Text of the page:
Top Critic Average
How difficult could it be to build a jail and keep everyone inside? With this impressively detailed simulation, you're about to find out
The game is so deep that no review can capture all you will see and do in Prison Architect, but rarely does a simulation game hit on all levels from building down to micromanagement so well. Prison Architect overcomes a few minor glitches to earn extraordinary status, and is a must-play for anyone looking to kill some time punishing crime.
Prison Architect started out as a diamond in the rough and has been polished and hewn into a truly unique gaming experience. Introversion Software can be proud that they've built Prison Architect the right way and created an exceptional game unrivalled by many in the industry.
Prison Architect does have a campaign mode (if you can call it that), but it's a bit subsided… where it does shine though is in its storytelling
Prison Architect is one of the more unique game releases in years. What would seem daunting at first, with building and managing a prison, quickly reveals to be both an addictive and entertaining gameplay experience. While minor bugs can still be found from time to time, these don't distract from the overall enjoyment of creating the perfect prison. Entrepreneurial prison designers, this is the game you need to buy.
I have enjoyed the game, and every hour spent playing for my Prison Architect review was certainly worth it. It is very addictive, with tons of content to enjoy across all its modes. You can play the game as you see fit, and the amount of freedom you have is incredible.
Prison Architect takes a while to get the hang of, but once the basics have been mastered, it offers multiple options for experimentation in its impressive sandbox. The Campaign and Escape modes give a good change of pace, while the quirky art-style and dark undertones grab the player's attention.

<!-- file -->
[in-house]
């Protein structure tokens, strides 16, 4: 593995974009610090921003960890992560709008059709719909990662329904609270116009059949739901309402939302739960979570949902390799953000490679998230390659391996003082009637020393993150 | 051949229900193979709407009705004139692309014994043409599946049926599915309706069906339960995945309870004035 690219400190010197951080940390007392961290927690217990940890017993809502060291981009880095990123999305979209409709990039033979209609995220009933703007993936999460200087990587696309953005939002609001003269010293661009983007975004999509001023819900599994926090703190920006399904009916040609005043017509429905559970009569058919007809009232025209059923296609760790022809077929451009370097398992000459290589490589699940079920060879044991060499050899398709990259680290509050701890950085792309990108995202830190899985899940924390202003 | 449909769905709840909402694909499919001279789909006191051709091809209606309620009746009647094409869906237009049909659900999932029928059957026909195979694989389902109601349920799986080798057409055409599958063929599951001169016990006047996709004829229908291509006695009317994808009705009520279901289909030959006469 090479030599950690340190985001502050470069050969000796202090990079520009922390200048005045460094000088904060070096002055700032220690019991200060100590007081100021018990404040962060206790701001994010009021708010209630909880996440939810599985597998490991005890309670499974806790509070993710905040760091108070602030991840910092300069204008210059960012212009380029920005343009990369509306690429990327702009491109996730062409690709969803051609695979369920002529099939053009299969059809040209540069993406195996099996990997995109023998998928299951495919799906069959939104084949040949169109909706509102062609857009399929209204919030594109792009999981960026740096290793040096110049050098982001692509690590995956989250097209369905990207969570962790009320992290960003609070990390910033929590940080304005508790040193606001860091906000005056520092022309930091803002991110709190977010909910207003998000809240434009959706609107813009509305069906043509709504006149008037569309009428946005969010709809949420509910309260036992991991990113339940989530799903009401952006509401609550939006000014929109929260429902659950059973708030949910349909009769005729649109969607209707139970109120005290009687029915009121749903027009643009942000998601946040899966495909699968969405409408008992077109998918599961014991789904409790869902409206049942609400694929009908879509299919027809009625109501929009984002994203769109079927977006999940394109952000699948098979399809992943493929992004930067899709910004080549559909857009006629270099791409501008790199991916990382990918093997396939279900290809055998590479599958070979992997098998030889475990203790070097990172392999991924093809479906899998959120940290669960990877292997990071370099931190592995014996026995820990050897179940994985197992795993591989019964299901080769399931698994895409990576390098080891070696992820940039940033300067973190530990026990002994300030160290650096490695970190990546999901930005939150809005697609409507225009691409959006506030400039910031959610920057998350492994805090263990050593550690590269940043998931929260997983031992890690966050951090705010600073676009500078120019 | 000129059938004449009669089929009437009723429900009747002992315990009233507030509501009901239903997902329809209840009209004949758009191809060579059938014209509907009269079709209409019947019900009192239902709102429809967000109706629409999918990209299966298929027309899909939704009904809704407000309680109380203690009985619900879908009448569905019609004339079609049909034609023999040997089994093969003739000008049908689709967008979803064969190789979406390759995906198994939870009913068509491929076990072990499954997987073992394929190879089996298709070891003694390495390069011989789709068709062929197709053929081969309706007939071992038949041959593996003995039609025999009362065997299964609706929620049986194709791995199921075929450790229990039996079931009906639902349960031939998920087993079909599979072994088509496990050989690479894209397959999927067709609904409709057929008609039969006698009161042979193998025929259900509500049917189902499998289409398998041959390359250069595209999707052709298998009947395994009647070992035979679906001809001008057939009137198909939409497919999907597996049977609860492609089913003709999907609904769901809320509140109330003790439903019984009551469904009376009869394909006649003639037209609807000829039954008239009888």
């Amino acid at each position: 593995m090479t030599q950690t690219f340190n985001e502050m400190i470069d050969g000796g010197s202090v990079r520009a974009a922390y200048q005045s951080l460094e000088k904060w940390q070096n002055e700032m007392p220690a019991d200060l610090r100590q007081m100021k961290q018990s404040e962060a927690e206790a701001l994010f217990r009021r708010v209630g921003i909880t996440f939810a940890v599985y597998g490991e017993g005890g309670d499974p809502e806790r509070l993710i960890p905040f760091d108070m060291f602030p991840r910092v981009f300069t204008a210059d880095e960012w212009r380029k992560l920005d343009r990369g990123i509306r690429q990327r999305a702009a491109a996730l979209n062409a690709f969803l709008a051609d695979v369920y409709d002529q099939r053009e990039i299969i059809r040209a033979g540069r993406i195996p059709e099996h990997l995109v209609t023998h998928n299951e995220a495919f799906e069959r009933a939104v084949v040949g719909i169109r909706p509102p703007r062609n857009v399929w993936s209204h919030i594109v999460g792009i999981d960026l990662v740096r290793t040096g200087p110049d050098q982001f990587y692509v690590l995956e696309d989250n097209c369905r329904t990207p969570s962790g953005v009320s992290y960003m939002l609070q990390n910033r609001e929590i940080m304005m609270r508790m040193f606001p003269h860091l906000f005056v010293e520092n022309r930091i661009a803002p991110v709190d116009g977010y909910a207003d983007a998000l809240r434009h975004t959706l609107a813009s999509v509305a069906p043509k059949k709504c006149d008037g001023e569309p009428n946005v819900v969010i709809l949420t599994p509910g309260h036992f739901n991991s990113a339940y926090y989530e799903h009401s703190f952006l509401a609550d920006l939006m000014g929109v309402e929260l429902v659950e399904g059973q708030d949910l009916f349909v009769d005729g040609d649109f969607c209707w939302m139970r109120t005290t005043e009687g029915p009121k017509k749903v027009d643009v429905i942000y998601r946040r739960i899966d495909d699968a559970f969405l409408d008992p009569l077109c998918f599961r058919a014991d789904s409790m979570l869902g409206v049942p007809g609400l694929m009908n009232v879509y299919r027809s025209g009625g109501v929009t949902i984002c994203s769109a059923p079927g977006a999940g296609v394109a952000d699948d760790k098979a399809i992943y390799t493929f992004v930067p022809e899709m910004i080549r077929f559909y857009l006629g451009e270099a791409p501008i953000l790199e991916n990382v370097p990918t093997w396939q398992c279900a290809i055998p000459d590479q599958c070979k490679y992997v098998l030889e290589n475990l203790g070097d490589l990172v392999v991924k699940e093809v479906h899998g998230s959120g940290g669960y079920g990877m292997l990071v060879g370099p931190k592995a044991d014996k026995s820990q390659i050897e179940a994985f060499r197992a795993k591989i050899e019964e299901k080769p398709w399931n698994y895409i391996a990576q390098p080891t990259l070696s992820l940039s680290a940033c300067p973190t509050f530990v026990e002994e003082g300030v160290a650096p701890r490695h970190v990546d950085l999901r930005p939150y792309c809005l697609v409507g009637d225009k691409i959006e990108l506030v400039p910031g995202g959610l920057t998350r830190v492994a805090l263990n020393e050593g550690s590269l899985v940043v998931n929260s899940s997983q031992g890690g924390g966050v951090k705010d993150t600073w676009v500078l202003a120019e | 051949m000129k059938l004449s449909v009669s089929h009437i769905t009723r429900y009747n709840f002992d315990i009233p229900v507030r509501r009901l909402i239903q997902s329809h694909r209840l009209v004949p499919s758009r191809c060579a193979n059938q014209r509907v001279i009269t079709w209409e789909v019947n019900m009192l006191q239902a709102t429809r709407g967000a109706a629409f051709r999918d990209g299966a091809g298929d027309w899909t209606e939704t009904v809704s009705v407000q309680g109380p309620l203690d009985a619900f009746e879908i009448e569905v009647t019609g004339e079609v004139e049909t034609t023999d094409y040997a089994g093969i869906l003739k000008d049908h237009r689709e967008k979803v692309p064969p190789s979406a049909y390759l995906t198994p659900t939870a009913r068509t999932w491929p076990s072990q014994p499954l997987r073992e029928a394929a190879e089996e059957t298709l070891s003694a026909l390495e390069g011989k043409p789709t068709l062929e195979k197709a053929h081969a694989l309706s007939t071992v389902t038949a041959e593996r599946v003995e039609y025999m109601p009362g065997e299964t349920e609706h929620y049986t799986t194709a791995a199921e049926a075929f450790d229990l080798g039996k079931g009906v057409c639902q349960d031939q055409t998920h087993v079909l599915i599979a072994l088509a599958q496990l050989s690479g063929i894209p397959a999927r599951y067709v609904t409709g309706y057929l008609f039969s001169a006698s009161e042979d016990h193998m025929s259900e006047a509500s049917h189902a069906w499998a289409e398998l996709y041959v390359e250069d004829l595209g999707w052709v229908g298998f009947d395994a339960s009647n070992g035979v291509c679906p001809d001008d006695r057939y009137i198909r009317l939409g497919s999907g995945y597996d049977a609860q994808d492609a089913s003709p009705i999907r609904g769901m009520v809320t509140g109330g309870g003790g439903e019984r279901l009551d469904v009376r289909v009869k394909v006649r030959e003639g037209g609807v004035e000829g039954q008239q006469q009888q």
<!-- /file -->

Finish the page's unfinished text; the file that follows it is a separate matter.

A complex, challenging, and grimly satisfying simulator.
Introversion Software and Double Eleven did a superb job making sure Prison Architect was more than your typical simulation game.
I like computer books. I have a shelf packed with programming textbooks, stories about the industry, and a library of eBooks on various languages I learn and work with. I also have one oddity published by O'Reily called Getting Started With Dwarf Fortress. Of course Dwarf Fortress is not a programming language, but a game. An infamous game known for an incredible depth of complexity and one of the worst user interfaces ever built. Aside the fact that the game is comprised entirely of ASCII characters, it is difficult enough to parse that it has its own sizeable text box. A shame considering it is one of the most unique and wonderful games around.I never mastered Dwarf Fortress, but it stoked the fires of my interest in the simulation genre and as the years have gone by there have been plenty of interesting clones of the game. Prison Architect is one such game, and while it chooses to ditch the mind boggling scope of Dwarf Fortress and focus the player on a singular task, it is not any worse off or lacking in depth because of this. After hanging around on PC, it has made its way to the Nintendo Switch, making it (for now...Rimworld, anyone?) the only notable title like it on the console.